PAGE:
The archetype was taken using a Cokin ND8 filter
One filter that is in the camera outfit of many professionals is the neutral density filter or ND filter as it's advantage known. The filter is less appreciated by amateurs and the reason it probably has little appeal is its looks – a plain, dull grey filter. Not colourful, no lady effect, no gradation, no multiple image glass…just plain grey. And what does it do? Reduce the exposure? Hmmm, I can do that with my camera…it's senseless! Well actually it isn't, and that's why the ND filter is a necessity for the professional and often found in the enthusiast landscape photographer's camera bag.
Typefaces of ND Filters
There are several types of ND available – screw in ones come in various filter thread sizes like Hoya, and slot in the sames fit into a holder that screws onto the lens like Cokin. They are available in different strengths too, known as the filter filtering or filters may refer to exposure fact as follows:
ND filters and their exposure factors:
- 2x one stop
- 4x two stops
- 8x three stops
- 16x four stops
- 32x five stops
- 64x six stops
Saying an ND filter is simple, you just either screw on or slot into a holder and leave the camera's automatic exposure system to work out the sieve factor. If it's an 8x, for example, the camera will reduce the shutter speed from, say, 1/125sec to 1/15sec to compensate for the three stops extra insight required. Or the aperture will be opened up from f/22 to f/8.
The image was taken using a Hoya PROND1000 filter
What does it do?
The ND eliminate may be plain grey, but it's a neutral grey so whatever light it lets through isn't affected in colour, just in brightness. So why would you stand in want a filter that reduces the exposure when it can be done using your camera's shutter speeds or apertures? This depends on a few features. Firstly you may have a fully automatic camera. If so, the ND filter will may refer to give you a small amount of manual versatility. Or you may have been taking illustrates in low light then ventured out into bright sunlight where it was physically impossible to take a photo because your camera's fastest fence in speed was flashing, even though the aperture was adjusted to the smallest setting. If you use an ND filter, it will reduce the light and allow the shot to be taken.
Using an ND percolate in this way is not its primary benefit though. Have you seen those shots of waterfalls that look ethereal with blurry cotton wool moisten? Well, the chances are an ND filter will have been used. Here the filter is used to reduce the shutter speed so that blur occurs. If you are out in a glittering location the shutter speed will be at least 1/125sec and ideally, you need 1/15sec or slower. So pop on the necessary ND filter and you'll gain the effect you're after.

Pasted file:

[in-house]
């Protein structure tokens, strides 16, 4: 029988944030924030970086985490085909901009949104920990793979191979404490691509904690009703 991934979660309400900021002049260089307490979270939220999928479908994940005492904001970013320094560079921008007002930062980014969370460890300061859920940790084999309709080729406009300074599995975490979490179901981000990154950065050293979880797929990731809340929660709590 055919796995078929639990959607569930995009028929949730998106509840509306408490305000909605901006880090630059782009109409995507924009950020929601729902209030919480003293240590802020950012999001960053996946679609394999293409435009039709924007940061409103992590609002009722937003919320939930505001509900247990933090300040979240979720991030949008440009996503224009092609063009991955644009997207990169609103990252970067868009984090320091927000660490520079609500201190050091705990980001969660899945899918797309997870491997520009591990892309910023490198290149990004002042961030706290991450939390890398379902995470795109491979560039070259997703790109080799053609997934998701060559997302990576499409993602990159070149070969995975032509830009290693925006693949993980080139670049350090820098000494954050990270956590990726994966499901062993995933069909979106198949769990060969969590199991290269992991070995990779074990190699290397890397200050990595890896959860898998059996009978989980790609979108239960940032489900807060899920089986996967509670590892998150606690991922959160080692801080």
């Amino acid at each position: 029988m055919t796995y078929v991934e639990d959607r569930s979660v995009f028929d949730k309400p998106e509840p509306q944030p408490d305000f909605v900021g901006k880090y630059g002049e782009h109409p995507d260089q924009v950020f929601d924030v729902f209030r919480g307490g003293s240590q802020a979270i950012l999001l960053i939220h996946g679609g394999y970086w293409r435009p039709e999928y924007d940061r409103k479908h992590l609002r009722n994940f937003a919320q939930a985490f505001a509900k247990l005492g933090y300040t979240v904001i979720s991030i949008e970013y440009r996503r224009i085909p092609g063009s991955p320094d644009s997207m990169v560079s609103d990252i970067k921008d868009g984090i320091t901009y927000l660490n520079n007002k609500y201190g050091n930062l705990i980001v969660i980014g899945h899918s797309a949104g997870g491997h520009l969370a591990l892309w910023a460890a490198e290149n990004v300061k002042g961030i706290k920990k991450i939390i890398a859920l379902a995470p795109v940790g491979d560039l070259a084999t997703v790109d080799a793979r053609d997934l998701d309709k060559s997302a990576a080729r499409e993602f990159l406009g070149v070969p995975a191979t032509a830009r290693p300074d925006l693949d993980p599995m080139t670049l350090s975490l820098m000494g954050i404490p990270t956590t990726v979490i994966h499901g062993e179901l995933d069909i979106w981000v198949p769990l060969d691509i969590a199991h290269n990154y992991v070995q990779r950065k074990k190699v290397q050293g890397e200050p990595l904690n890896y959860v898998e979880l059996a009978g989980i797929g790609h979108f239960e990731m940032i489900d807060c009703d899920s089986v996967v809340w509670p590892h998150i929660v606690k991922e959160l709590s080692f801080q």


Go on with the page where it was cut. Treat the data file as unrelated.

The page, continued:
Architecture photographers have a useful technique that often needs an ND filter to work. When photographing famous landmarks you often maintain problems with tourists getting in the way. If the shutter speed is slow enough it will be open long enough to ensure the moving people are so bedimmed they cannot be seen in the image. A 1/2sec exposure may record a streak of someone walking while a 4 sec exposure will make them vanish. Stark, but very effective.
It's not just the shutter speed that you may want to improve either. If you are shooting in bright conditions you may finger the aperture the camera is selecting is small and the resulting picture will have far too much front-to-back sharpness known as depth-of-field. This is often the crate with portraiture or flower photography where a distracting background ruins the photo. Using an ND filter will help you open up the lens and afford a shallow depth-of-field.
Another use for an ND filter would be when using flash. You can often reduce the exposure of the flash using auto sites, but for close-ups, that may not be possible. The ND filter will provide the key to this essential barrier.